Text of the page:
Spatial analysis of nitrogen strip trials in sugarcane

Anthony Webster1, Rob Bramley2

1 CSIRO Agriculture, McGregor Road, Smithfield, Qld, 4878,

2 CSIRO Agriculture, Waite Campus, Urrbrae, SA, 5064


Nitrogen losses from sugarcane farms pose a threat to the Great Barrier Reef. Applying differential rates of nitrogen within blocks is one proposed management practice to reduce this threat by matching nitrogen rates to crop demand at the within-block scale. Farmers need practical methods to determine the appropriate nitrogen rate to apply to differing yielding parts of their blocks when employing variable rate application. We implemented a nitrogen strip trial with rates of 37, 132, and 170 kg N/ha in a plant crop of sugarcane, in comparison to the farmers normal rate of 153 kg N/ha. The block was harvested with a yield monitor fitted harvester. From the resultant yield map, yield values were extracted every three metres along the centre line of each strip. Rolling groups of ten extracted yield values were compared for each test strip to an adjacent area that received the farmer’s normal application via a paired two tail t-test. Yield was found to be significantly different for portions of each test strip and the normal N application rate. This information, used in conjunction with the yield map, was able identify areas of the block where lower application of N could be justified. In different parts of the block each of 37, 132 and 153 kg N/ha would achieve maximum yield. The farmer could use this information to apply lower than normal rates to areas where these lower rates do not compromise yield. Applying N differentially at the within-block scale at rates that match crop demand would be the optimal strategy in this block, and will lead to reduced N losses to the Great Barrier Reef.

The ‘Dairy Nitrogen Fertiliser Advisor’ – a web-based tool to assist farmer decisions

Kerry Stott1, Bill Malcolm1 and Cameron Gourley2

1Agriculture Victoria, Parkville Centre, Department of Economic Development, Jobs, Transport and Resources, Carlton, Victoria 3053.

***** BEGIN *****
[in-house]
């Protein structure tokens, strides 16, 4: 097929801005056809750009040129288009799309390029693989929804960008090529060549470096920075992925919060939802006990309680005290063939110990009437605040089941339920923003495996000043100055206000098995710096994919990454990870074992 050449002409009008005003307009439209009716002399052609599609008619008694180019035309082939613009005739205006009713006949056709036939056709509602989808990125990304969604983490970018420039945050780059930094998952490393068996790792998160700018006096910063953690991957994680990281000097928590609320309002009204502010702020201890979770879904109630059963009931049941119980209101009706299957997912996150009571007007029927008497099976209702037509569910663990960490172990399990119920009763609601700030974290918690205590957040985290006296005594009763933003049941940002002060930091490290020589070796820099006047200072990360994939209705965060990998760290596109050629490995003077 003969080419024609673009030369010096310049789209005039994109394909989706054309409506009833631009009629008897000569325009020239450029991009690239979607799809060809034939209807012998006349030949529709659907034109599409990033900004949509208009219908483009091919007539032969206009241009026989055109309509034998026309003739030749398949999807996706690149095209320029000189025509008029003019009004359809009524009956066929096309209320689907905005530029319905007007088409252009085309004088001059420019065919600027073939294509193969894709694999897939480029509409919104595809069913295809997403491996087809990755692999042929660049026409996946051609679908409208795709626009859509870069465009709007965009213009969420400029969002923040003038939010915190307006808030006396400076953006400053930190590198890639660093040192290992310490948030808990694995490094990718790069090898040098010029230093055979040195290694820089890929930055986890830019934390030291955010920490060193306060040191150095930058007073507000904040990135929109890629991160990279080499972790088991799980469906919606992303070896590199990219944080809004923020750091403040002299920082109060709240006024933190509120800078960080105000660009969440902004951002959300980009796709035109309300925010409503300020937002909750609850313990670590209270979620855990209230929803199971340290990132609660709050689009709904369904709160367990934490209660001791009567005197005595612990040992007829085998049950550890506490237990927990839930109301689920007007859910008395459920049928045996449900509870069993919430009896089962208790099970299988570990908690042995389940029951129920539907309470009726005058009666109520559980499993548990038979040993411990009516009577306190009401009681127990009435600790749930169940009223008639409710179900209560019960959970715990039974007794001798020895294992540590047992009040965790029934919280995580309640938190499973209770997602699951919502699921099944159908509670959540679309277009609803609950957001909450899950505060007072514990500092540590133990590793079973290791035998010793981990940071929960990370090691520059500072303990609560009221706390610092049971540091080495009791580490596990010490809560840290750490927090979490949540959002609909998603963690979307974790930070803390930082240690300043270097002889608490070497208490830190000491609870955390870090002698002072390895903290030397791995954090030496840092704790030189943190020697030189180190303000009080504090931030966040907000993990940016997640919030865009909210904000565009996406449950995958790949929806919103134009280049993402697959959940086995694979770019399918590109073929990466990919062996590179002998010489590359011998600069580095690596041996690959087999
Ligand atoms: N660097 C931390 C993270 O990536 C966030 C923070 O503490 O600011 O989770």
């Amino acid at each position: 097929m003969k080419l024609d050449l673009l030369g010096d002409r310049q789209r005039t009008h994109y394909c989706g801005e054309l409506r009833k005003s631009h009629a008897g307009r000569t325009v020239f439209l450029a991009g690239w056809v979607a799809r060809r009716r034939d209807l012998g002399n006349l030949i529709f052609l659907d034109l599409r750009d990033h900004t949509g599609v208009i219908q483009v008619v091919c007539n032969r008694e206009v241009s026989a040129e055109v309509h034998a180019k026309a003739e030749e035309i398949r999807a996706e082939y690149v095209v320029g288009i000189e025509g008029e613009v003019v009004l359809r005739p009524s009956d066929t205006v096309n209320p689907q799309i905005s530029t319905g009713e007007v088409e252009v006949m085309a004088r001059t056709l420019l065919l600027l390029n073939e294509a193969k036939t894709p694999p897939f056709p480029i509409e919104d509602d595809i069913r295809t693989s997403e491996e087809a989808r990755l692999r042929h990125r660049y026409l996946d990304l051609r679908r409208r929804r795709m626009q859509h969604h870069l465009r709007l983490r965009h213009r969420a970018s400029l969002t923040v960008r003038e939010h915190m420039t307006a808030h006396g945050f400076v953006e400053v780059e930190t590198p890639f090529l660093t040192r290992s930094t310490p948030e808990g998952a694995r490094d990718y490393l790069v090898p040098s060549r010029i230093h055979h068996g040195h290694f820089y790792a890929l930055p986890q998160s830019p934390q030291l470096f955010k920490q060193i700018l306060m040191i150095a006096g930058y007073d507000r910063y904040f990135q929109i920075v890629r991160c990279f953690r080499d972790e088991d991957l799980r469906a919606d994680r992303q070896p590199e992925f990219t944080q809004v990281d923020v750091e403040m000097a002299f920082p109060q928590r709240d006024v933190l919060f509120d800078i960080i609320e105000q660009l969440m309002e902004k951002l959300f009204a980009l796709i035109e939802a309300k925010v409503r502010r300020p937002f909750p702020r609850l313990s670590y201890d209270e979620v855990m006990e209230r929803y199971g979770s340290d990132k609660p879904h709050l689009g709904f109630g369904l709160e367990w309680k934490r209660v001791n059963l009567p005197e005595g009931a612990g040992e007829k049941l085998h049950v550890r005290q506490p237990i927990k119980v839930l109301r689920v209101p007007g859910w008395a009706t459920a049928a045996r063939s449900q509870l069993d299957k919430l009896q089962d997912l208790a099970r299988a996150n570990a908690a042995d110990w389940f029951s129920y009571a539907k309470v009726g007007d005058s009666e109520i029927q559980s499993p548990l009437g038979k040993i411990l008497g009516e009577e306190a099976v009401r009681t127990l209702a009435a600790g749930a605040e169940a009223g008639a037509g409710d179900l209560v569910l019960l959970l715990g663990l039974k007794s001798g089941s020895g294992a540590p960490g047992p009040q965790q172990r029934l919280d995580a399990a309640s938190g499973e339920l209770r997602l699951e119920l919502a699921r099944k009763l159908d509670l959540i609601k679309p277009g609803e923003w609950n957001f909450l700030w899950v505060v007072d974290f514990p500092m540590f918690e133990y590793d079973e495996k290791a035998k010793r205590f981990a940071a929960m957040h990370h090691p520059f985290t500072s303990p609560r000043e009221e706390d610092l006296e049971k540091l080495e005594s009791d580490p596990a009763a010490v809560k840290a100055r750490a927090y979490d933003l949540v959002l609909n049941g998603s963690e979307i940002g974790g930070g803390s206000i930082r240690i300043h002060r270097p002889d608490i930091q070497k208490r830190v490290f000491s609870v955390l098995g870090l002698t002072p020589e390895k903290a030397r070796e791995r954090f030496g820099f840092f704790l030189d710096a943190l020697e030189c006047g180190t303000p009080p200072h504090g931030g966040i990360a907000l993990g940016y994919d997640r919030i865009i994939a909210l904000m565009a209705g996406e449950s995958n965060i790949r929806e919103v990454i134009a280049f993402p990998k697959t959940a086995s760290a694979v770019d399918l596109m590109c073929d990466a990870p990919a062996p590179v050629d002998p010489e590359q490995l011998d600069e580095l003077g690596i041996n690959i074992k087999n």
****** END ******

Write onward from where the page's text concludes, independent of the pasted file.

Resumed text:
2Agriculture Victoria, Ellinbank Centre, Department of Economic Development, Jobs, Transport and Resources, Ellinbank, Victoria 3821.


Decisions about using N fertiliser rely typically on rules based on expected average pasture responses to N applied. Such rules are mute on the economic limit to N use. In this paper, a new web-based application called the ‘Dairy Nitrogen Fertiliser Advisor’ (the ‘N-Advisor’) is presented. The tool uses marginal analysis and profit-maximising principles to inform dairy farmers and their advisors when they are considering how much N to apply to a particular paddock for a particular grazing rotation. The tool embodies response functions that have been derived from nearly 6,000 data sets from experiments in pasture yield response to N undertaken across Australia over the past 40 years. The response functions exhibit the diminishing returns required for marginal economic analysis. Recommendations about nitrogen fertiliser based on information from using the N-Advisor derive from (i) the expected marginal product of a response function for a particular Australian state and season calibrated to the paddock in question, (ii) the cost of the fertiliser (as spread) and (iii) the value of the extra pasture consumed. The N-Advisor enables users to perform ‘what-if’ analyses, exploring the effect on the profit maximising level of N of changing the cost of N fertiliser, or changing the value of the dry matter consumed. The N-Advisor also enables risk associated with production outcomes to be considered. The production and profit information that can be estimated using the N-Advisor has sufficient rigour and relevance to add value to decisions dairy farmers make about applying N.